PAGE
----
• Elements – An element consists of an entire tag statement, if you will. An element begins with the < of the opening tag all the way to and including the > of the closing tag. Elements can contain other elements, as well.
  • Attributes – Attributes are metadata or additional details about an element. An attribute is specified in the opening tag and can only have one value, specified in double quotation marks. A tag can have multiple attributes, but only one of each type.
  • Content – Content is the data. It is the text, numbers, and other characters between the opening and closing tags that make up an element.

Consider the following example XML file. The openTables element is the root element in which all other elements appear. The table element has an attribute called current, which has a value of 0 or 1. Inside each table element are three additional elements: name, numCols, and numRows. The data appears between the tags.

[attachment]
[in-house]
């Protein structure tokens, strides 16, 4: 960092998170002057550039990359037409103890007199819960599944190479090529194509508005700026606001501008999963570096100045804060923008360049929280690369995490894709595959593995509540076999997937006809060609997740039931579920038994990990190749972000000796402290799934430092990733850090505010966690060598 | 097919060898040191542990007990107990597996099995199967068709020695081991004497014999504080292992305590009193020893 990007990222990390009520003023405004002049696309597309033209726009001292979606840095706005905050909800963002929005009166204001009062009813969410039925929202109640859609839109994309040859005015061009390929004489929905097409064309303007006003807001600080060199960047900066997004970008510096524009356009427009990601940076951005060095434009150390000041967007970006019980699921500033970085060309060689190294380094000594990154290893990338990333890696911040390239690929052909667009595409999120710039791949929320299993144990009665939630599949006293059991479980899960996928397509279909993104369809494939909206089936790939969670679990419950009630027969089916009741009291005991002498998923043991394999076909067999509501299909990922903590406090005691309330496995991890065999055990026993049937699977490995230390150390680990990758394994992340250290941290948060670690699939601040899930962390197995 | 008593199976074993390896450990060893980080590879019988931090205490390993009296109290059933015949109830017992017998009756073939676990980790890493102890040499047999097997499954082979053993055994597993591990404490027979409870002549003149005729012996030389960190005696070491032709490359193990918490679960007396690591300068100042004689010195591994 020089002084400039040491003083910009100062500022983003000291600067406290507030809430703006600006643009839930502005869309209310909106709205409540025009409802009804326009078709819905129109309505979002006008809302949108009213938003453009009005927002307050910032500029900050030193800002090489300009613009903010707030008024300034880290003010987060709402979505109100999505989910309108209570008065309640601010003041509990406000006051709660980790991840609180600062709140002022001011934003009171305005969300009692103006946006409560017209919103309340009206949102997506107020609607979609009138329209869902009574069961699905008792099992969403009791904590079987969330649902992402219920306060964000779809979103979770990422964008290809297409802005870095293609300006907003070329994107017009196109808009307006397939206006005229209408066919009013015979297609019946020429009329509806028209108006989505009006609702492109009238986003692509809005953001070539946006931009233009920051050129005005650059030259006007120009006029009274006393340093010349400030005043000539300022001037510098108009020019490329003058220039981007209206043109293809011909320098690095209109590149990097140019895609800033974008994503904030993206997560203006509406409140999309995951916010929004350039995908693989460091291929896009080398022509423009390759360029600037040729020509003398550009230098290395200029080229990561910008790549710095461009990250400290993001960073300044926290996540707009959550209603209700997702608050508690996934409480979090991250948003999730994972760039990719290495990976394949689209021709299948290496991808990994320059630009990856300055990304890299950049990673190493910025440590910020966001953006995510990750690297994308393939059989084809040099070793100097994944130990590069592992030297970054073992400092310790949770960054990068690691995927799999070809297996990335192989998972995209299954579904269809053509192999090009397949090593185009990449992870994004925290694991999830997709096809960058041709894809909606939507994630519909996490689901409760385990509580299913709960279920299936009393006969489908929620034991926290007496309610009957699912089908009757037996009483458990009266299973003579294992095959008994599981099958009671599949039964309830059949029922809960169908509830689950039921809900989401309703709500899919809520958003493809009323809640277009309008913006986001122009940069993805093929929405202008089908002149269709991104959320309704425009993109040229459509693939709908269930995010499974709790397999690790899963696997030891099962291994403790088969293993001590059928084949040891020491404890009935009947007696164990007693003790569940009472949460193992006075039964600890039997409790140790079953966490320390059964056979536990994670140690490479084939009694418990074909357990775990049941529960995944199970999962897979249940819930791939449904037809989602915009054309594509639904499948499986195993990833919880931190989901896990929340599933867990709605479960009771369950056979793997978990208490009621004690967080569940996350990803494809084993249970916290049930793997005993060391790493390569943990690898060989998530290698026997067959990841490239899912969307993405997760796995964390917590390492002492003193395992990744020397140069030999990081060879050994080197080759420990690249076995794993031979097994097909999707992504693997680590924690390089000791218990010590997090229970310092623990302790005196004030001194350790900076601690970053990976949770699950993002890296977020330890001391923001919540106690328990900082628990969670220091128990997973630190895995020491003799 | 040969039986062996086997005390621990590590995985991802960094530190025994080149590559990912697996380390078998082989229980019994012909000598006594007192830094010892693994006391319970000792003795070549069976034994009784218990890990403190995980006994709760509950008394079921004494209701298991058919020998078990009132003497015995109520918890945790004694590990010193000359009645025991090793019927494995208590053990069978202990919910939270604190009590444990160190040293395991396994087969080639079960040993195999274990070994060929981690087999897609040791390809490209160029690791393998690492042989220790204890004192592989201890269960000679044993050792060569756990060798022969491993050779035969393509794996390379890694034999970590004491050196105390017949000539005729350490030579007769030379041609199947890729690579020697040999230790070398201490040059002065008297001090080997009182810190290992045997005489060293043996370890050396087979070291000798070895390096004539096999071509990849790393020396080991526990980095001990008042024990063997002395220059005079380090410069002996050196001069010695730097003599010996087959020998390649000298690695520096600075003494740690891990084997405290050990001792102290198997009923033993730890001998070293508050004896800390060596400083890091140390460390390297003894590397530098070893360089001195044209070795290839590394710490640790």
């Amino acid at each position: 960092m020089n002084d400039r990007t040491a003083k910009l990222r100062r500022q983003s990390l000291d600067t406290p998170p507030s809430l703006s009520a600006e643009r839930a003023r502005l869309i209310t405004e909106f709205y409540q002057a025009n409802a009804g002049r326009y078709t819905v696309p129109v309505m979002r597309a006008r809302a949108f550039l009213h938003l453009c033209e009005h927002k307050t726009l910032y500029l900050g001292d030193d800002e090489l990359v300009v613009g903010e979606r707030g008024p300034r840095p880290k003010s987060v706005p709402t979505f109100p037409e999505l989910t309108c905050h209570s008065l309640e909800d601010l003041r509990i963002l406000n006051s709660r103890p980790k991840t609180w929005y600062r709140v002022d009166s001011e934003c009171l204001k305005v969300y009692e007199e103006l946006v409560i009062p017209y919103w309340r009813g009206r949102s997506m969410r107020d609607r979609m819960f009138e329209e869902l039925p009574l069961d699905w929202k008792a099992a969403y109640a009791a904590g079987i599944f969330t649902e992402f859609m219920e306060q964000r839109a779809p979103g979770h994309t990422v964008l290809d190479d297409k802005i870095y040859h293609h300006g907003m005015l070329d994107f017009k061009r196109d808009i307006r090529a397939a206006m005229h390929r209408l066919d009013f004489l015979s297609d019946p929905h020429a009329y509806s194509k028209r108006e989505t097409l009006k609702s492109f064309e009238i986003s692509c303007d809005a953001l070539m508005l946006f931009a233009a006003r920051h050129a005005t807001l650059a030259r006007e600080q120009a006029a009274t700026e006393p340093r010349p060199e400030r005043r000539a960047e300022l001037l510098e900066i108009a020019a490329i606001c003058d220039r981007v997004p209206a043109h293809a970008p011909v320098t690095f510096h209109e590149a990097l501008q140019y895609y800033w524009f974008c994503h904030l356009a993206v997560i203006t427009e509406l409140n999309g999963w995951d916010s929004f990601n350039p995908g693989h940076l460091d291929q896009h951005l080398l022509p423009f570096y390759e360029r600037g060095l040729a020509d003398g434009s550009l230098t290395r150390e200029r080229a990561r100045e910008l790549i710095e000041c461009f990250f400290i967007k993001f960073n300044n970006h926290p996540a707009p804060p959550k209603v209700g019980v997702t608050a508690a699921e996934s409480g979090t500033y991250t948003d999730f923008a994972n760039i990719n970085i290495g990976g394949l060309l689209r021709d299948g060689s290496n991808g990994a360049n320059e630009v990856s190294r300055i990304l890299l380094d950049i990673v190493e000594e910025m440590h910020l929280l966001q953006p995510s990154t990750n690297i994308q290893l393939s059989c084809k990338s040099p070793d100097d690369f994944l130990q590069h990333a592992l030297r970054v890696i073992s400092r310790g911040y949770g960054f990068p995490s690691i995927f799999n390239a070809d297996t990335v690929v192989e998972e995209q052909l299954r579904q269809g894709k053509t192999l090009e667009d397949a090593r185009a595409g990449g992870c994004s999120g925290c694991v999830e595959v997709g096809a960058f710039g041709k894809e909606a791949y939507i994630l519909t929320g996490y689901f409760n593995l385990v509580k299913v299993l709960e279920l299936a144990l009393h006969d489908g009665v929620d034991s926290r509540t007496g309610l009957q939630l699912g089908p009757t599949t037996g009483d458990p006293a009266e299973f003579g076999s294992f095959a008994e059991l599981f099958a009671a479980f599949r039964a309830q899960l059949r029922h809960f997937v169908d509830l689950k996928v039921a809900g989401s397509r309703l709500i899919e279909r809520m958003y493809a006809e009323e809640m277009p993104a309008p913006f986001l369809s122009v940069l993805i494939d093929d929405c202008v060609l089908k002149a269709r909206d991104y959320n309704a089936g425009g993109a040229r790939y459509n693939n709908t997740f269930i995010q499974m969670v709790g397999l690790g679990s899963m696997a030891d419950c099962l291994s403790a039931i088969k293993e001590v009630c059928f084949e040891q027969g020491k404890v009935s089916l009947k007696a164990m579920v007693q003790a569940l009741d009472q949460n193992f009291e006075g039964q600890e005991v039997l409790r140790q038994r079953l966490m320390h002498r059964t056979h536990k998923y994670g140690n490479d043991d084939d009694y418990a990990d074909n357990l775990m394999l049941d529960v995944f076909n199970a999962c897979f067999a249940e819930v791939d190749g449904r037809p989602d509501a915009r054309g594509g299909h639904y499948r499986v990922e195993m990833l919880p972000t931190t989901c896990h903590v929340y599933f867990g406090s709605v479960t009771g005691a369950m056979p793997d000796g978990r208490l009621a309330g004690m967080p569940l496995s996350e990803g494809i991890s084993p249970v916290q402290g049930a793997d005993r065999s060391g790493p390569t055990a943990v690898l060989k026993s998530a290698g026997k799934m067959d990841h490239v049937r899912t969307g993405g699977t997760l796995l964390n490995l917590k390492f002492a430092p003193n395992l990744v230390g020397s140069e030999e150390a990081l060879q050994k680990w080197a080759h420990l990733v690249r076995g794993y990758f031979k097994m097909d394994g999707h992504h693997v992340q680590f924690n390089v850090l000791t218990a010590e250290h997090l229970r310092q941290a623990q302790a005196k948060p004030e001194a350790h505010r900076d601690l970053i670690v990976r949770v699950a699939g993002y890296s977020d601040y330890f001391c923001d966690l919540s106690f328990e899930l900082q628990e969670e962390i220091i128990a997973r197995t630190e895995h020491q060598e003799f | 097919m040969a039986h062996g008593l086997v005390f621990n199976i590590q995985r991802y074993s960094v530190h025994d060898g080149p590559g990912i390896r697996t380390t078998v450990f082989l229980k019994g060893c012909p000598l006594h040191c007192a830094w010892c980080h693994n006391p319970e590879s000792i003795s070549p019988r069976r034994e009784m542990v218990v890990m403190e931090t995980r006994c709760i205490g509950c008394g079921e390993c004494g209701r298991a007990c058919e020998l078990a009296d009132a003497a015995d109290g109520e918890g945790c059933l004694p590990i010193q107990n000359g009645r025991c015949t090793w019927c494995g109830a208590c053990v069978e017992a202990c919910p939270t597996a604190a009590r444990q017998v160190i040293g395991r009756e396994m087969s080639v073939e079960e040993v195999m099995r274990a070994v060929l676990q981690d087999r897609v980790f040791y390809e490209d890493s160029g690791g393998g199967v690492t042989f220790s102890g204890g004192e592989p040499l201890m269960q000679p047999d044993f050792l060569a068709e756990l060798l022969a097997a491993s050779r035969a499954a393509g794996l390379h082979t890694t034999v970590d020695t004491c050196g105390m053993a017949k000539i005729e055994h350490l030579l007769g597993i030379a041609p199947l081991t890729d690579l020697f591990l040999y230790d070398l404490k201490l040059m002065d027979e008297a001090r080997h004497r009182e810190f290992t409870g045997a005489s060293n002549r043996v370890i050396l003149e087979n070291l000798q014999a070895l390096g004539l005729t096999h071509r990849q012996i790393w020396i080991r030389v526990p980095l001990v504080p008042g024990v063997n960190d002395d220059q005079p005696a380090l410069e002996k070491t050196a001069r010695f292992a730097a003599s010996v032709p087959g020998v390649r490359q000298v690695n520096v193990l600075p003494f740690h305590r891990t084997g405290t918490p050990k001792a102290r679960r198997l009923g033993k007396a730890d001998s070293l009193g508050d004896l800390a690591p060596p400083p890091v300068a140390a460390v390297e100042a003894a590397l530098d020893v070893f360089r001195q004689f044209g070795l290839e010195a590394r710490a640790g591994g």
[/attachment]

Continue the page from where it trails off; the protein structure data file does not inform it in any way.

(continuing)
<table current="1">
          <name>Big Class</name>

     <table current="0">


Now that we understand the structure of an XML document, we can apply that knowledge to the structure of a JMP report as an XML document. To see the XML representation of a JMP report, send the Get XML message to the report layer. The XML will appear in the log (View > Log).




Let’s look at an example. Suppose you wanted to programmatically determine how many Outline Boxes appeared in a Distribution report.

dt = Open( "$SAMPLE_DATA\Big" );

dist = dt << Distribution(
     Stack( 1 ),
     Continuous Distribution(
          Column( :height ),
          Horizontal Layout( 1 ),
          Vertical( 0 )

You could use JSL to step through the display boxes and check their type, but it would be a rather tedious task. Instead, let’s look at the XML representation.


Write( Report( dist ) << Get XML );

The result shown in the log is a string that is nearly 180 lines long. Don’t be overwhelmed! Scroll to the top of the log and look at just the first tag:


<OutlineBox width="717" height="277" helpKey="Distrib" isOpen="true">